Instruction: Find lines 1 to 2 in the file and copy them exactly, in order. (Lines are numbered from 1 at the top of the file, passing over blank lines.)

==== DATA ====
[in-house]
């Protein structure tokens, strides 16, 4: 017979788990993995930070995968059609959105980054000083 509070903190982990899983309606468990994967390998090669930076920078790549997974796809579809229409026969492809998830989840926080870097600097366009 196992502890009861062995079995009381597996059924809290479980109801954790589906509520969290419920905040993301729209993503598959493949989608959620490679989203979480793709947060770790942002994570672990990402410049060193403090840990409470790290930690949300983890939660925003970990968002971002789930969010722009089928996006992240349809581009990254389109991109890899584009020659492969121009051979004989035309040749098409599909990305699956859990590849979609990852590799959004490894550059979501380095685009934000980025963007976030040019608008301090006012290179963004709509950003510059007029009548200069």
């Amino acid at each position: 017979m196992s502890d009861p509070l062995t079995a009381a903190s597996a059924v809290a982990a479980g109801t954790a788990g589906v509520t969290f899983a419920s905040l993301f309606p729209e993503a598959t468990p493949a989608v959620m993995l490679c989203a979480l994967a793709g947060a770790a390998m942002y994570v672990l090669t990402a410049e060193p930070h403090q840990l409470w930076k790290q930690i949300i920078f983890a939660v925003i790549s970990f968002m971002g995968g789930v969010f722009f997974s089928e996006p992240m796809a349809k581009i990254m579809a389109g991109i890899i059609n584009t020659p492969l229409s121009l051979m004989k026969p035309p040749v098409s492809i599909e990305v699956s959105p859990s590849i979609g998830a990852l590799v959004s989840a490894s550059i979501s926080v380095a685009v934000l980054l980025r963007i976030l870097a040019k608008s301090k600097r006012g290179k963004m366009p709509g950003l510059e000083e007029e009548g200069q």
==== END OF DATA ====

[in-house]
């Protein structure tokens, strides 16, 4: 017979788990993995930070995968059609959105980054000083 509070903190982990899983309606468990994967390998090669930076920078790549997974796809579809229409026969492809998830989840926080870097600097366009 196992502890009861062995079995009381597996059924809290479980109801954790589906509520969290419920905040993301729209993503598959493949989608959620490679989203979480793709947060770790942002994570672990990402410049060193403090840990409470790290930690949300983890939660925003970990968002971002789930969010722009089928996006992240349809581009990254389109991109890899584009020659492969121009051979004989035309040749098409599909990305699956859990590849979609990852590799959004490894550059979501380095685009934000980025963007976030040019608008301090006012290179963004709509950003510059007029009548200069």